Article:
1. Unpredictable Rainfall: Rainfall is hard to predict and sometimes little or no rainfall can limit the supply of rainwater.  It is not advisable to depend on rainwater alone for all your water needs in areas where there is limited rainfall. Rainwater harvesting is suitable in those areas that receive plenty of rainfall.

2. Initial High Cost: Depending on the systemıs size and technology level, a rainwater harvesting system may cost anywhere between $200 to $2000 and benefit from it cannot be derived until it is ready for use. Like solar panels, the cost can be recovered in 10-15 years which again depends on the amount of rainfall and sophistication of the system.

3. Regular Maintenance: Rainwater harvesting systems require regular maintenance as they may get prone to rodents, mosquitoes, algae growth, insects, and lizards. They can become as breeding grounds for many animals if they are not properly maintained.

4. Certain Roof Types may Seep Chemicals or Animal Droppings: Certain types of roofs may seep chemicals, insects, dirt or animals droppings that can harm plants if it is used for watering the plants.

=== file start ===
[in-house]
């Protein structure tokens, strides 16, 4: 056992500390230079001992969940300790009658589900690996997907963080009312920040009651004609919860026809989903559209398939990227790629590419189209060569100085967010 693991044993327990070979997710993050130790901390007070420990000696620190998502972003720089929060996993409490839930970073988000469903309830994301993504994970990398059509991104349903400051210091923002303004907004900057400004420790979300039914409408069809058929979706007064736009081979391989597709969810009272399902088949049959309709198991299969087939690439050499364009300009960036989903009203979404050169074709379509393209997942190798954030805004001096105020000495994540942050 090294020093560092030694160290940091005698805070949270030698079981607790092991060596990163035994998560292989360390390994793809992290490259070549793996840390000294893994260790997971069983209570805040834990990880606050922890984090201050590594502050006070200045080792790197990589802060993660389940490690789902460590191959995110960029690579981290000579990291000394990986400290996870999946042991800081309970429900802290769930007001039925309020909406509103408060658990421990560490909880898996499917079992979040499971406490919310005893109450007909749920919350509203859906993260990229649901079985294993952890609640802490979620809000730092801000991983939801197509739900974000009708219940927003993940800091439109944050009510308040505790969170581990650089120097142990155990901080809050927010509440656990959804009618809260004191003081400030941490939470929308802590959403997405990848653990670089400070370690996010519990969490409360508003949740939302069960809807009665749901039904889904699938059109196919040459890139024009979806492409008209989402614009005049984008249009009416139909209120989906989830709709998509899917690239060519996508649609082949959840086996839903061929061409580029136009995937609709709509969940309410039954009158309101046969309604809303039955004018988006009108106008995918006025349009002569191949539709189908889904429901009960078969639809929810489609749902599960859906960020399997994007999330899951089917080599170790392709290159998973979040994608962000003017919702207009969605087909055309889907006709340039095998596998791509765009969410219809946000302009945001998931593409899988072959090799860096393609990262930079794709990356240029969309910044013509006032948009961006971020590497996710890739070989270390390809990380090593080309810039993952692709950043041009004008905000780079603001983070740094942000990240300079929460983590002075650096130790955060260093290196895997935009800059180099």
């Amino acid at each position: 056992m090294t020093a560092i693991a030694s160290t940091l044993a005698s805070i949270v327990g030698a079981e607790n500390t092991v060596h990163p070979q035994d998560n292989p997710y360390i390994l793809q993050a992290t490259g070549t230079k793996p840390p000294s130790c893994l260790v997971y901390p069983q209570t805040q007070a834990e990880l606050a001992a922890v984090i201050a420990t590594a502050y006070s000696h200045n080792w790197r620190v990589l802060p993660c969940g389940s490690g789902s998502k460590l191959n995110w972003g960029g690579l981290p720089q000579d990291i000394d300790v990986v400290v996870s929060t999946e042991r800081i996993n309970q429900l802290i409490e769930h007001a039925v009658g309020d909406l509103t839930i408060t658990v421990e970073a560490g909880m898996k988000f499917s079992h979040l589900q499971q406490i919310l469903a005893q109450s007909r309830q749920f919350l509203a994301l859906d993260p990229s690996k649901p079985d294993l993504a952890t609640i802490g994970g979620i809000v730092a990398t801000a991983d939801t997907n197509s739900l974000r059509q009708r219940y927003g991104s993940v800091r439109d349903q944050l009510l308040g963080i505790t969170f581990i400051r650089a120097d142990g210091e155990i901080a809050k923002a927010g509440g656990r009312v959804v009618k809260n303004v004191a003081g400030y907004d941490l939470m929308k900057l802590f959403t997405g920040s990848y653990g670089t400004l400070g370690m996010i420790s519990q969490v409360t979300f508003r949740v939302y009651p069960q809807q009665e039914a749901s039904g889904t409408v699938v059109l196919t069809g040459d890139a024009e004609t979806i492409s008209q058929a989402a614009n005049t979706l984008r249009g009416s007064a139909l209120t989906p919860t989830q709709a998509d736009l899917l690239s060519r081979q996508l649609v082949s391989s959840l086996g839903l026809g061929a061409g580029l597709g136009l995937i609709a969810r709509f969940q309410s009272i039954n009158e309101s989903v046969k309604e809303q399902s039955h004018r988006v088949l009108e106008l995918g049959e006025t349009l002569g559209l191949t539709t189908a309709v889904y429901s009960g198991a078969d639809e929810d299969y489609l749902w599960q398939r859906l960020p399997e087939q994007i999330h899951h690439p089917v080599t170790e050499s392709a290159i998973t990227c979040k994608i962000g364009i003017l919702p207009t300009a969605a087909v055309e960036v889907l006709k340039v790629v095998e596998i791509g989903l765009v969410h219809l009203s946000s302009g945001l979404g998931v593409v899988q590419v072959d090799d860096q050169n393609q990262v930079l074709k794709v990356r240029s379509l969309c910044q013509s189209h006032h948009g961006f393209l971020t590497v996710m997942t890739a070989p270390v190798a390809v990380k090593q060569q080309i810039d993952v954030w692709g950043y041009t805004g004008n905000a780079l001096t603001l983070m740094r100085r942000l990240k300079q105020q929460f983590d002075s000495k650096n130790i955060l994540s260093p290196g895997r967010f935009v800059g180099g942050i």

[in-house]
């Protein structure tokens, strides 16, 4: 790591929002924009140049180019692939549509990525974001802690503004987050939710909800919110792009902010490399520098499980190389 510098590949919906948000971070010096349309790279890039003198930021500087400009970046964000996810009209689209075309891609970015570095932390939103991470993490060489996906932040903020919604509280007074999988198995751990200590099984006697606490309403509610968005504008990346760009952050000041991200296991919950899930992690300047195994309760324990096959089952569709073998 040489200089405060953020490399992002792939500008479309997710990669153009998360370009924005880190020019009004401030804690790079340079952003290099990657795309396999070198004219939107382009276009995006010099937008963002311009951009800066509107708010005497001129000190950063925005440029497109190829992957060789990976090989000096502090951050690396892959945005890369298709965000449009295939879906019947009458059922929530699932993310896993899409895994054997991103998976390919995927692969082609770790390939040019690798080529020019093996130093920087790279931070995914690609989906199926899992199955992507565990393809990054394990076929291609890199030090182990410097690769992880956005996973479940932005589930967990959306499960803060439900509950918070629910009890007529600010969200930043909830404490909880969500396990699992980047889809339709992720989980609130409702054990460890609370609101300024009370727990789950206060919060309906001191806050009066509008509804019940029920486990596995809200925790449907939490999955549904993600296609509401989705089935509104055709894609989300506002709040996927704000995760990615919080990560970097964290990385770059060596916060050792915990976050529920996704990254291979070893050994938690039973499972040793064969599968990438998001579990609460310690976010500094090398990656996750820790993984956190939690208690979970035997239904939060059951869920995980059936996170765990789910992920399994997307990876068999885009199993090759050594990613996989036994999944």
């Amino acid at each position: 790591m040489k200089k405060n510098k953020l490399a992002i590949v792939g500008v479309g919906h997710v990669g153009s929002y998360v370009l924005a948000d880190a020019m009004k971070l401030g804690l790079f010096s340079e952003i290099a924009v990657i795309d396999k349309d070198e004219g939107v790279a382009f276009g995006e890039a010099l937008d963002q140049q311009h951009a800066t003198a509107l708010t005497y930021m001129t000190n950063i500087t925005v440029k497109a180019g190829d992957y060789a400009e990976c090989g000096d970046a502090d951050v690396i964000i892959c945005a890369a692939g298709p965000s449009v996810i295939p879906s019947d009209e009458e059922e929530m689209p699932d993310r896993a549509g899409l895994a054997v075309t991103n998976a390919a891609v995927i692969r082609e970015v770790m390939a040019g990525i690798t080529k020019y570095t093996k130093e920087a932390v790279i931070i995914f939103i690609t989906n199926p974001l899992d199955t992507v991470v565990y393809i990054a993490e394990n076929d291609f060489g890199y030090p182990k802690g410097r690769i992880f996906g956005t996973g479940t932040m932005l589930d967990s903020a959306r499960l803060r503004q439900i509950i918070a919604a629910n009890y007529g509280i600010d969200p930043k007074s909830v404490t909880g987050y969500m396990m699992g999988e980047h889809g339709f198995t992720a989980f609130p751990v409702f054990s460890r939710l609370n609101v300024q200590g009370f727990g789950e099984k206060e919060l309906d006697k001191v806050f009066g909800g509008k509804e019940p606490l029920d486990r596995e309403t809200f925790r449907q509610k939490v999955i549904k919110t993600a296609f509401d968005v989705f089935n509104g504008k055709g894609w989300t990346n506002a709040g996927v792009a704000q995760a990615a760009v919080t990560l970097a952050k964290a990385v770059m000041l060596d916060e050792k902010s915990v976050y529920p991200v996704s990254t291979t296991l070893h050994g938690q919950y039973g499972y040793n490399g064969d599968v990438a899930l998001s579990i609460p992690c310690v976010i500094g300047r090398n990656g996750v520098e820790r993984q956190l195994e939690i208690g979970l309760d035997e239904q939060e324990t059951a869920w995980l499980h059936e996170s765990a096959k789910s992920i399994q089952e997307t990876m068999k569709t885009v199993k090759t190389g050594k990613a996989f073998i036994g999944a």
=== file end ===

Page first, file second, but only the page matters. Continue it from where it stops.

5. Storage Limits: The collection and storage facilities may also impose some kind of restrictions as to how much rainwater you can use. During the heavy downpour, the collection systems may not be able to hold all rainwater which ends in going to drains and rivers.

Rainwater harvesting is a system that is gaining speed over time. Areas that experience high amounts of rainfall will benefit the most from the system and will be able to distribute water to dry lands with ease. However, the beneficial environmental impact of the system is what drives it further as of now.

https://www.conserve-energy-future.com/advantages_disadvantages_rainwater_harvesting.php


 Brush Control Policy